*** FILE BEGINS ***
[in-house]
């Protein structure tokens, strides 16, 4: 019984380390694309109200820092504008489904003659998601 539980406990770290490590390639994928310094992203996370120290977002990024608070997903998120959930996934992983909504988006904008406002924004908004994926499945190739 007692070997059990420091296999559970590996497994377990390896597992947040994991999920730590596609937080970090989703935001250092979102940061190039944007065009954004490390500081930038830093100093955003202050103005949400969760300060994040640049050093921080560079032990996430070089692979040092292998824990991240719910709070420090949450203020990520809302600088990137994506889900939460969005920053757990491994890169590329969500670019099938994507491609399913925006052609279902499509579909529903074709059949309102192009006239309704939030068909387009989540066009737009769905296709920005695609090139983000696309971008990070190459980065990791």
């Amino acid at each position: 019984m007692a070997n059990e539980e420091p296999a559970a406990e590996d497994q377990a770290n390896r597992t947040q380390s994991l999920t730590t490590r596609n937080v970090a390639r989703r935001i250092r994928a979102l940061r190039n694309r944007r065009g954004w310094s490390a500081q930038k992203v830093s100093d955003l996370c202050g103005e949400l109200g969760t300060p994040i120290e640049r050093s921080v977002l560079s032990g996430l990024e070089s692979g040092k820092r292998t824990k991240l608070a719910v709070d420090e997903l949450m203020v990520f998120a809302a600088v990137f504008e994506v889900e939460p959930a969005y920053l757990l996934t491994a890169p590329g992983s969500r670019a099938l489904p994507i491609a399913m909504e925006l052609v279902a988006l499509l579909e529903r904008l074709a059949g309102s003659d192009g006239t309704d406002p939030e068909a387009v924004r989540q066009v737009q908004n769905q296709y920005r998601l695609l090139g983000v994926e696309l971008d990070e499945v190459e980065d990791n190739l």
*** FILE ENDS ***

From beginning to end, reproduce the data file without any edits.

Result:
[in-house]
């Protein structure tokens, strides 16, 4: 019984380390694309109200820092504008489904003659998601 539980406990770290490590390639994928310094992203996370120290977002990024608070997903998120959930996934992983909504988006904008406002924004908004994926499945190739 007692070997059990420091296999559970590996497994377990390896597992947040994991999920730590596609937080970090989703935001250092979102940061190039944007065009954004490390500081930038830093100093955003202050103005949400969760300060994040640049050093921080560079032990996430070089692979040092292998824990991240719910709070420090949450203020990520809302600088990137994506889900939460969005920053757990491994890169590329969500670019099938994507491609399913925006052609279902499509579909529903074709059949309102192009006239309704939030068909387009989540066009737009769905296709920005695609090139983000696309971008990070190459980065990791």
């Amino acid at each position: 019984m007692a070997n059990e539980e420091p296999a559970a406990e590996d497994q377990a770290n390896r597992t947040q380390s994991l999920t730590t490590r596609n937080v970090a390639r989703r935001i250092r994928a979102l940061r190039n694309r944007r065009g954004w310094s490390a500081q930038k992203v830093s100093d955003l996370c202050g103005e949400l109200g969760t300060p994040i120290e640049r050093s921080v977002l560079s032990g996430l990024e070089s692979g040092k820092r292998t824990k991240l608070a719910v709070d420090e997903l949450m203020v990520f998120a809302a600088v990137f504008e994506v889900e939460p959930a969005y920053l757990l996934t491994a890169p590329g992983s969500r670019a099938l489904p994507i491609a399913m909504e925006l052609v279902a988006l499509l579909e529903r904008l074709a059949g309102s003659d192009g006239t309704d406002p939030e068909a387009v924004r989540q066009v737009q908004n769905q296709y920005r998601l695609l090139g983000v994926e696309l971008d990070e499945v190459e980065d990791n190739l």